Sharon Farber

Hans Christian Andersen eloquently wrote: “When words fail, music speaks”. I am a true believer in this universal statement and honored to be a part of this historical and important concert, curated by a true visionary, Amy Andersson; A concert that calls for awareness and action for a better future to all.

I was always drawn to human stories; those that are more significant than any imaginary ones. I composed the first chorale piece in memory of slain reporter Daniel Pearl, as well as a cello concerto based on the life of Holocaust survivor Curt Lowens, as I believe that these stories must be told. Moreover, as an artist, I feel privileged to be able to communicate the teaching and moral of these narratives through the power of music. Thus, this concert is a natural continuation of my desire to bring to light the human experience, may it be within the film or concert music realms, letting the music speaks and accompany the images presented.

In “Hurryiah-Wind in My Hair (chapter 6) “, I was immersed in the struggle of the women of Iran for freedom. To feel the “Wind in my hair”- such a simple request and yet for some, this plea is being denied. Here, we take this freedom for granted, but that is not the case in many parts of the world. As a woman and a human being, I support these women’s quest to be free and dress as they please with no restrictions.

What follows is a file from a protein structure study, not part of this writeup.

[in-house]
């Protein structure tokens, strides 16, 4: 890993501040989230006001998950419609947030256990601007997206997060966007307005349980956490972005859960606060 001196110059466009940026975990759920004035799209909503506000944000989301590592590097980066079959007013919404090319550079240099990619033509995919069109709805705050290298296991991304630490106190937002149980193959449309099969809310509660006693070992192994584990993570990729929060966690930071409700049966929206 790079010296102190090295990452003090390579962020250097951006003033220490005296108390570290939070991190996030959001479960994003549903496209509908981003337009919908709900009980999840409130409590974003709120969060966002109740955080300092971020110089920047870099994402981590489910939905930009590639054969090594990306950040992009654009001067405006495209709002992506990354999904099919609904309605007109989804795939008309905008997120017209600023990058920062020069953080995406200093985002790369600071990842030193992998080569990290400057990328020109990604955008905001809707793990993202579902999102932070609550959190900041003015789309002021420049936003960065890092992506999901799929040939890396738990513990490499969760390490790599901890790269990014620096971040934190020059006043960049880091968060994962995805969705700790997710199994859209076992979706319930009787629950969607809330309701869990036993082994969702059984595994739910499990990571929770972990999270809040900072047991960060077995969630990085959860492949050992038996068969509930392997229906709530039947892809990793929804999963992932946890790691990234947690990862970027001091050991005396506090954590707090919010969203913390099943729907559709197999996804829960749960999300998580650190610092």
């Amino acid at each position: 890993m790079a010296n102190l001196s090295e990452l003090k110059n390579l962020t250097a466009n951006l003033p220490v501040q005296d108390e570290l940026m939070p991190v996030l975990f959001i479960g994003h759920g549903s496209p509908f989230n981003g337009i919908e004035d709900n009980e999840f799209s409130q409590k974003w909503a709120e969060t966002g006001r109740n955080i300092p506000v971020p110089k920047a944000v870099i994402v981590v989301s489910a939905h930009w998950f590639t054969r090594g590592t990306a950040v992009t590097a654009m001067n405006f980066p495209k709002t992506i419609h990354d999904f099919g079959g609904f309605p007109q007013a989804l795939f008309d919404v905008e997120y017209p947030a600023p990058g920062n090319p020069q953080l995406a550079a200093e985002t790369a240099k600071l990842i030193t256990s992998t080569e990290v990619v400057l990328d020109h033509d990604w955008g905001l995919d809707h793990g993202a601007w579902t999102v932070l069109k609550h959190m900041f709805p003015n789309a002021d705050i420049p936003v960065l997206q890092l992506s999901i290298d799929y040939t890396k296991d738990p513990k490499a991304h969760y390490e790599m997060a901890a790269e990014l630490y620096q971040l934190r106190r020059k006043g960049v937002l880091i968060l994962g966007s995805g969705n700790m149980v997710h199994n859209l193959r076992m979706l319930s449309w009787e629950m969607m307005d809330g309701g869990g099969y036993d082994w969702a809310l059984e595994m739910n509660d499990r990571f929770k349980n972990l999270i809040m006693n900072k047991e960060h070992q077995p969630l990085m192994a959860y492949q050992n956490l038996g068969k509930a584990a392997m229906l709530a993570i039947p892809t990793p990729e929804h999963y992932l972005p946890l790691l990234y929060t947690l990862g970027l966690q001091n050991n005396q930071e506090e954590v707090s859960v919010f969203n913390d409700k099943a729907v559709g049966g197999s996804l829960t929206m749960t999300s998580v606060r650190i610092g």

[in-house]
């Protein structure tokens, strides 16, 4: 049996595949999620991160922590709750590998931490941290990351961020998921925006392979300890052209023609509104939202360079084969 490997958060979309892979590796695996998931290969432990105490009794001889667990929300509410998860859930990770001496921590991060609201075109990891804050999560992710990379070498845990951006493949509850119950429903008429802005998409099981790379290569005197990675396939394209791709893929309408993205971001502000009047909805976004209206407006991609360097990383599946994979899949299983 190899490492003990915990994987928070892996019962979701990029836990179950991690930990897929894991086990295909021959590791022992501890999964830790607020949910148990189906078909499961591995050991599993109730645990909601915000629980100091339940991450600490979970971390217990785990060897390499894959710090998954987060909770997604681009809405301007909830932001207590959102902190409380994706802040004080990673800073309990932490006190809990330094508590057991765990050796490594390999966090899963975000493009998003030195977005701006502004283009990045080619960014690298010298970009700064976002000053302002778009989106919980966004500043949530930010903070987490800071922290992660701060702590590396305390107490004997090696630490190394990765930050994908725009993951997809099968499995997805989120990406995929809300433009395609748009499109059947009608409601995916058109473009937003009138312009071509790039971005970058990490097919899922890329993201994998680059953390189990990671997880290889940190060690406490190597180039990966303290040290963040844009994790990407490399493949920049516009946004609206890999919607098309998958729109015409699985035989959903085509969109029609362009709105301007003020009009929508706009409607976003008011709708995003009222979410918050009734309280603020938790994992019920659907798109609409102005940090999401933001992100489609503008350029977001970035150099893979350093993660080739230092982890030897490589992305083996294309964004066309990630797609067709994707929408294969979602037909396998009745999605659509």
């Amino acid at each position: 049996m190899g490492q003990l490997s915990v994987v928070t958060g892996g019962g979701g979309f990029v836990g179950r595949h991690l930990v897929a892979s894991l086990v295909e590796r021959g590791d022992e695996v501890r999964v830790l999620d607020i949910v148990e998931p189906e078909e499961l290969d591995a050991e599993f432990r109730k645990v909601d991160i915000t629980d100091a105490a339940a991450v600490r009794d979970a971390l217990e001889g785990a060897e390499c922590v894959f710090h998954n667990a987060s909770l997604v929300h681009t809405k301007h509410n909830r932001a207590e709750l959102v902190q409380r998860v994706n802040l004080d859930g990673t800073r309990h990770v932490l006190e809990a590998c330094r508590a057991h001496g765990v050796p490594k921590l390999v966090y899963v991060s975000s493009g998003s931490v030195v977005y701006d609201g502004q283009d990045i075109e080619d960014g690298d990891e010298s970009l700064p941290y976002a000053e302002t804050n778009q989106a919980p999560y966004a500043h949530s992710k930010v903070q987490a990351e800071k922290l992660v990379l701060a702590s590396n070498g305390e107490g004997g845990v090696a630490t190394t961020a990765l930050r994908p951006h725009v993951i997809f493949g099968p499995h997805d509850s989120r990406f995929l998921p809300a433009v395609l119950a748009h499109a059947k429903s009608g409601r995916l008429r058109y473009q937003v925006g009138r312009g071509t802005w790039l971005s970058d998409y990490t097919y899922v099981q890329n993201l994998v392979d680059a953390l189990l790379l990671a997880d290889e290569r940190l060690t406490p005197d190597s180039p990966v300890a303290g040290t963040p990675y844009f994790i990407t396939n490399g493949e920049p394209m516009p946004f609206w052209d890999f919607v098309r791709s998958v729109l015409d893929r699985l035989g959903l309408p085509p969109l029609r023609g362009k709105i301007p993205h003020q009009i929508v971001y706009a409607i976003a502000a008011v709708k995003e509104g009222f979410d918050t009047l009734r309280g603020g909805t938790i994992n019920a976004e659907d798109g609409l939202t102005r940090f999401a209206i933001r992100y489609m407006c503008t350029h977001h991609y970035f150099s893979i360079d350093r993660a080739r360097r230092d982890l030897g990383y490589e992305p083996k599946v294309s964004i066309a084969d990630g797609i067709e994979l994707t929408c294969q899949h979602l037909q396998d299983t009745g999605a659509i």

Musically, this was an opportunity for me to create a fusion of Middle Eastern rhythms, sounds and instrumentation- representing this struggle- with the rich sound of the orchestra, representing freedom, as well as one female voice asking for “Hurriyah- freedom.

Chapter 9- “Say Their Names”, effectuates the pain and suffering of the women of “Black Lives Matter”. I cannot imagine the heartache of losing a child- it is the most agonizing experience one can go through. Every life is precious and we should all be treated equally, no matter our color, gender, faith or culture- It is a basic human right.

The cello for me is as close as it gets to the human voice. In “Say Their Names”, it represents a single, yet universal, mother’s voice. She is me. She is you. She is all of us. The orchestra, on the other hand, portrays the fight and quest for change, so that the names of those who died will not be forgotten. From their sacrifice, a new, strong and determined voice of change would emerge, with a call for human dignity and respect for all life.

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